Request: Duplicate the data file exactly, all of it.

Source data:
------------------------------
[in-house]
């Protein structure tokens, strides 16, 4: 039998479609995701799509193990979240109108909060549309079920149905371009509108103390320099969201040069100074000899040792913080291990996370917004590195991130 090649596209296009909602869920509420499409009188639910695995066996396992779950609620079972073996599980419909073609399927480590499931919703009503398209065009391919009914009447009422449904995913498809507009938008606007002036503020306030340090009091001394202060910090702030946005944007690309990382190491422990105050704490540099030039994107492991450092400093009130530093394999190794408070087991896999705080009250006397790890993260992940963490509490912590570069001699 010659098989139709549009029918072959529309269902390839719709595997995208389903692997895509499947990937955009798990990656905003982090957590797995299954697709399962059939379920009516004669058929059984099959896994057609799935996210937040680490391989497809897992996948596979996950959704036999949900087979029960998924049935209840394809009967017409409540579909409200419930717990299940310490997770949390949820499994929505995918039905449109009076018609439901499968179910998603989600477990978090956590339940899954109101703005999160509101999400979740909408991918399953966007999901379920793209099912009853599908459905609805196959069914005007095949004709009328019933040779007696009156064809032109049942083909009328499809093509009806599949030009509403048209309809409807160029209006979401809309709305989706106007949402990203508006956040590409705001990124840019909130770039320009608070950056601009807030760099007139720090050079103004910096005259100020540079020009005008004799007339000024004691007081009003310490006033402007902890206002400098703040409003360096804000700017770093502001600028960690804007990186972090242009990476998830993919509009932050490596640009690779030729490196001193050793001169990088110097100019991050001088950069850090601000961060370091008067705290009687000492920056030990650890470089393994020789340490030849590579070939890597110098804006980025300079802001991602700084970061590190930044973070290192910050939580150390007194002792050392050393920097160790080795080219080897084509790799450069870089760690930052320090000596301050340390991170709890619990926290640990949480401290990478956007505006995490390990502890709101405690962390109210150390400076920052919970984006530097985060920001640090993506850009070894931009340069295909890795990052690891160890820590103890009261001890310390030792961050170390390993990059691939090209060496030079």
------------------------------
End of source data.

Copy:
[in-house]
């Protein structure tokens, strides 16, 4: 039998479609995701799509193990979240109108909060549309079920149905371009509108103390320099969201040069100074000899040792913080291990996370917004590195991130 090649596209296009909602869920509420499409009188639910695995066996396992779950609620079972073996599980419909073609399927480590499931919703009503398209065009391919009914009447009422449904995913498809507009938008606007002036503020306030340090009091001394202060910090702030946005944007690309990382190491422990105050704490540099030039994107492991450092400093009130530093394999190794408070087991896999705080009250006397790890993260992940963490509490912590570069001699 010659098989139709549009029918072959529309269902390839719709595997995208389903692997895509499947990937955009798990990656905003982090957590797995299954697709399962059939379920009516004669058929059984099959896994057609799935996210937040680490391989497809897992996948596979996950959704036999949900087979029960998924049935209840394809009967017409409540579909409200419930717990299940310490997770949390949820499994929505995918039905449109009076018609439901499968179910998603989600477990978090956590339940899954109101703005999160509101999400979740909408991918399953966007999901379920793209099912009853599908459905609805196959069914005007095949004709009328019933040779007696009156064809032109049942083909009328499809093509009806599949030009509403048209309809409807160029209006979401809309709305989706106007949402990203508006956040590409705001990124840019909130770039320009608070950056601009807030760099007139720090050079103004910096005259100020540079020009005008004799007339000024004691007081009003310490006033402007902890206002400098703040409003360096804000700017770093502001600028960690804007990186972090242009990476998830993919509009932050490596640009690779030729490196001193050793001169990088110097100019991050001088950069850090601000961060370091008067705290009687000492920056030990650890470089393994020789340490030849590579070939890597110098804006980025300079802001991602700084970061590190930044973070290192910050939580150390007194002792050392050393920097160790080795080219080897084509790799450069870089760690930052320090000596301050340390991170709890619990926290640990949480401290990478956007505006995490390990502890709101405690962390109210150390400076920052919970984006530097985060920001640090993506850009070894931009340069295909890795990052690891160890820590103890009261001890310390030792961050170390390993990059691939090209060496030079």